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In Reginald on Besetting Sins: The Woman Who Told The Truth, Saki writes

And at last the dreadful thing came, as the Woman had foreseen all along that it must; it was one of those paltry little truths with which she harried her waking hours. On a raw Wednesday morning, in a few ill-chosen words, she told the cook that she drank. She remembered the scene afterwards as vividly as though it had been painted in her mind by Abbey. The cook was a good cook, as cooks go; and as cooks go she went.

I understand that the antepenultimate sentence ("The cook was ...") is an example of paraprosdokian sentence, in that the first usage of "go" was idiomatic and the last usage, that referring to physical translocation, made the second half of the sentence unexpected, however I don't understand exactly where the woman went when the cooks left. Why exactly would she go, when the cook left?

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The "she" who went is the cook, who was also a woman.

I think this is your misunderstanding. It's the cook herself who went, not the Woman (the main character of the story, referred to with the capital W). With that it makes more sense. Just to break it down since it's a fun paraprosdokian (and thank you for teaching me that word today!):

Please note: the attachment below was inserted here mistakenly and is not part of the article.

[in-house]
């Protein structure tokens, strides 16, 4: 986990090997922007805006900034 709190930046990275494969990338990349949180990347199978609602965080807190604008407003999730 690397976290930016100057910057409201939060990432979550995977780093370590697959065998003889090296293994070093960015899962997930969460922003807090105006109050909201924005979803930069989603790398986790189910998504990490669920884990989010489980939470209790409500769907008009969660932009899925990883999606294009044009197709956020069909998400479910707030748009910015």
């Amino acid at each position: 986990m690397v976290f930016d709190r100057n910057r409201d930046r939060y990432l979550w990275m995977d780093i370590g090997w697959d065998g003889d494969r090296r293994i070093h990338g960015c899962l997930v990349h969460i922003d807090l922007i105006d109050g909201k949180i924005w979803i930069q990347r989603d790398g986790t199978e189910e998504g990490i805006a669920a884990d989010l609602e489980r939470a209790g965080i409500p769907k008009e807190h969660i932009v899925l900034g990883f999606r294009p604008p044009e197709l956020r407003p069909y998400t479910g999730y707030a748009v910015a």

The cook was a good cook, as cooks go;

Here "as cooks go" is used in the idiomatic sense meaning, roughly, "among cooks".

and as cooks go she went.

Here, as you said, "go" is directly referring to physical translation (the cook quit her job and went), while "as" is either in the sense of "because" or in the sense of "in the way that". This part of the sentence is saying, ironically, either that "cooks go, therefore this cook went", or that "the cook quit in the way that cooks do". Either of these would be a slightly odd choice of phrasing normally, but in juxtaposition with the other meaning of "as cooks go" from the previous phrase, it makes for a good piece of wordplay.

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    You didn't get the joke, which employs two meanings of 'go' - first, she was a good cook 'as cooks go' (she was good compared to the average cook) and second - as cooks go, she went (quit her job). In the age of domestic servants, cooks were the hardest to keep. – Michael Harvey Aug 22 at 18:41
  • @MichaelHarvey Which part of the joke didn't I get? I've mentioned in this answer (and indeed the OP already mentioned in the question) the two meanings of "go" here: firstly the idiomatic one and secondly the literal one of going/leaving. – Rand al'Thor Aug 23 at 7:46
  • I didn't think you explained it very clearly. – Michael Harvey Aug 23 at 7:48
  • I've edited; any better? – Rand al'Thor Aug 23 at 7:50
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    Yes. I have withdrawn my downvote. I think the second instance of "as cooks go" refers to the fact that a good cook was hard to keep, and had to be kept happy by her employers in a way that did not apply to some other domestic servants. If they became unhappy or dissatisfied they just, well, went. – Michael Harvey Aug 23 at 9:48

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